“When we talk about representation in movies and television, we often point at the voices and faces that are missing. But we also need to look at the voices and faces that are overrepresented. Too often police are beacons of morality who never do wrong. Too often criminals are people of color, particularly black men. Too often victims are forgettable and laws optional when you carry a badge and a gun… we shouldn’t act as if they’re harmless entertainment, or ‘just TV.’ If TV didn’t have the power to influence and change the minds of viewers, there would be no point in selling commercials that fund your favorite shows.”
Kelly Lawler, USA Today

Regarding HBO’s decision, some say that “Even the most well-intentioned films can fall short in how they represent marginalized communities. ‘Gone With the Wind,’ however, is its own unique problem. It doesn’t just ‘fall short’ with regard to representation. It is a film that glorifies the antebellum south. It is a film that, when it is not ignoring the horrors of slavery, pauses only to perpetuate some of the most painful stereotypes of people of color… At a moment when we are all considering what more we can do to fight bigotry and intolerance, I would ask that all content providers look at their libraries and make a good-faith effort to separate programming that might be lacking in its representation from that which is blatant in its demonization.”
John Ridley, Los Angeles Times

Others note that “‘Gone with the Wind’ has been around for eight decades — and it’s been a fusty period piece for at least half that time. Relegating it to the cyber void is not like toppling Confederate statues into a river. And in no way does pulling the movie cleanse Hollywood or the entertainment industry of racial bias and inequity. WarnerMedia, which launched HBO Max, and all Hollywood companies would be better off working harder at diversifying their executive ranks than eliminating celluloid relics of another era… If you watch ‘Gone With the Wind’ and don’t get that it’s a piece of the past to be left in the past, then you’ve got problems that the contextual analysis won’t solve.”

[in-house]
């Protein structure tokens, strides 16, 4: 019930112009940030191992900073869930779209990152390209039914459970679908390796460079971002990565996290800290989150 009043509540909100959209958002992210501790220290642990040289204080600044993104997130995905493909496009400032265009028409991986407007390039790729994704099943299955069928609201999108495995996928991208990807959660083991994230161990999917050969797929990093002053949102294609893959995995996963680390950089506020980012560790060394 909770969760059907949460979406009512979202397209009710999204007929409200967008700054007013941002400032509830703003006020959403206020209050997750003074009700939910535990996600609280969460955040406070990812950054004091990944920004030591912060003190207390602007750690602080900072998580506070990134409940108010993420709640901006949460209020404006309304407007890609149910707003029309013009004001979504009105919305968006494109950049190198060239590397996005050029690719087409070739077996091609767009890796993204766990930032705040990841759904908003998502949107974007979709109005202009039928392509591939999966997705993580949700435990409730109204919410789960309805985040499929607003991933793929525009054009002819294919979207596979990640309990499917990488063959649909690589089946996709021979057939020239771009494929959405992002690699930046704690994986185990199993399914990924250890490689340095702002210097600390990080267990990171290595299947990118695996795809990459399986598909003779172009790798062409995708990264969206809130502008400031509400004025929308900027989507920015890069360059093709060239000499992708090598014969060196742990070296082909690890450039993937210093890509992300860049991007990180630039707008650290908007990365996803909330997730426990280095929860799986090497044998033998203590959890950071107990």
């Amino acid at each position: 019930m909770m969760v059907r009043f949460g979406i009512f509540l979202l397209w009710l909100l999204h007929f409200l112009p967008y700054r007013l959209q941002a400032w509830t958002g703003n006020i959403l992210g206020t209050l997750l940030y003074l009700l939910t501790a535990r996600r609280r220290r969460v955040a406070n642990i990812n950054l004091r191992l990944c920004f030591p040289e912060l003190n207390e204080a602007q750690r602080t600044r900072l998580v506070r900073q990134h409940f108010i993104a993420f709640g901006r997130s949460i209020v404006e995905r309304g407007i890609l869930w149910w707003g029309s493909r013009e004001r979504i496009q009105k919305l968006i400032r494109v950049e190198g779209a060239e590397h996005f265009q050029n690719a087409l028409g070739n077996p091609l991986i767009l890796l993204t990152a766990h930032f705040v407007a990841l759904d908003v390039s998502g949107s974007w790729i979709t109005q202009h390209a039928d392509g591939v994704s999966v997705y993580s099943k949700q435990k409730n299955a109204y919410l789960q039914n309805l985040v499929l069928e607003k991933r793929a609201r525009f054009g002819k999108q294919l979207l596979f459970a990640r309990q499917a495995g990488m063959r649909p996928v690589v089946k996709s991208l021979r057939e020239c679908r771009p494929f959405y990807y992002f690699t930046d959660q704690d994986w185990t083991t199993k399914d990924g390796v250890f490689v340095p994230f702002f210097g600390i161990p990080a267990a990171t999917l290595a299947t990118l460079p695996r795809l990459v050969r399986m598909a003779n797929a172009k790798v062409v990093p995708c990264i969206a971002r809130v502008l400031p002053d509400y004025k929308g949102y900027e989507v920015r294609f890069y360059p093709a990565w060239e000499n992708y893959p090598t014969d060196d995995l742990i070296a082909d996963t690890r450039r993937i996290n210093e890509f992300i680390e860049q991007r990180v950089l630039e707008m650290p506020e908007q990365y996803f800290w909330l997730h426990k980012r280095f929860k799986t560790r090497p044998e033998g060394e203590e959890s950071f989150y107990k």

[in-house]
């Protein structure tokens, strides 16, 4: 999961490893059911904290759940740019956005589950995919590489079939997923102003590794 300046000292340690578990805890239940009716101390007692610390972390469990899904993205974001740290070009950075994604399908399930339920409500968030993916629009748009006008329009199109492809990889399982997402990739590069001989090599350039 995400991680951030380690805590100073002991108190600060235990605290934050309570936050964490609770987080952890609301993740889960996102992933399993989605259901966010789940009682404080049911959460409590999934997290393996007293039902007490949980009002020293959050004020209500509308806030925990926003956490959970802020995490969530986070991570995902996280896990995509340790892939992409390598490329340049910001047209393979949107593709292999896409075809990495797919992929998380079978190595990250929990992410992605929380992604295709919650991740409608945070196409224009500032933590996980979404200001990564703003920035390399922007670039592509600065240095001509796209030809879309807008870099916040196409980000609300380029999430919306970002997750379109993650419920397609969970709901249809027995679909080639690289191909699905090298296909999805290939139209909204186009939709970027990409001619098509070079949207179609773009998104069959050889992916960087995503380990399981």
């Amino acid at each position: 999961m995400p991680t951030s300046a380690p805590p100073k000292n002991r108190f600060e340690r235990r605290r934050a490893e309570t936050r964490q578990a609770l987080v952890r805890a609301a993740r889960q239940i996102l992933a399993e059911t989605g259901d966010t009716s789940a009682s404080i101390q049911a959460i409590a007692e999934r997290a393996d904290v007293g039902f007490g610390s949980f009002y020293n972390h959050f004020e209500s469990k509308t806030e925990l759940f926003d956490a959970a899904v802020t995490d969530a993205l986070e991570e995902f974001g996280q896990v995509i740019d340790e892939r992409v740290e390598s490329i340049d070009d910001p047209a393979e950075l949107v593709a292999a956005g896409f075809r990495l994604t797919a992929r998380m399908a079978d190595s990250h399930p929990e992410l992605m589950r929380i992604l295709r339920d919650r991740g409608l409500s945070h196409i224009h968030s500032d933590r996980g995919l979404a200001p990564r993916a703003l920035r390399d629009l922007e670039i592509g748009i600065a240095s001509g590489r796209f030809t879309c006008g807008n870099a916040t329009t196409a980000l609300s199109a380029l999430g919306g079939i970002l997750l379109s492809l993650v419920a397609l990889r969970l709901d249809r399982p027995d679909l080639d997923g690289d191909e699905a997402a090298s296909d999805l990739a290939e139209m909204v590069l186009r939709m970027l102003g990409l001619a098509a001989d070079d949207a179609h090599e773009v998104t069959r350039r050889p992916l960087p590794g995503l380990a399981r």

Carla Hall, Los Angeles Times

From the Right

The right opposes the editor’s firing and the canceling of shows and movies.

The right opposes the editor’s firing and the canceling of shows and movies.

“An ostensibly independent opinion section was ransacked because the social-justice warriors in the newsroom opposed a single article espousing a view that polls show tens of millions of Americans support if the police can’t handle rioting and violence. The publisher failed to back up his editors, which means the editors no longer run the place. The struggle sessions on Twitter and Slack channels rule…  

“On matters deemed sacrosanct—and today that includes the view that America is root-and-branch racist—there is no room for debate… Some of our friends on the right are pleased because they say all of this merely exposes what has long been true. But this takeover of the Times and other liberal bastions means that there are ever fewer institutions that will defend free inquiry and the contest of ideas that once defined American liberalism.”
Editorial Board, Wall Street Journal

“It’s disingenuous to argue, as have so many woke journalists, that the ostensible ‘paper of record’ should have refused to publish his argument. Admire or despise him, Cotton is an influential senator who has Trump’s ear. And though many in the U.S. military were appalled by the idea of deploying U.S. soldiers to quell domestic unrest, even as a last resort, his idea had some support on Capitol Hill and among the general public…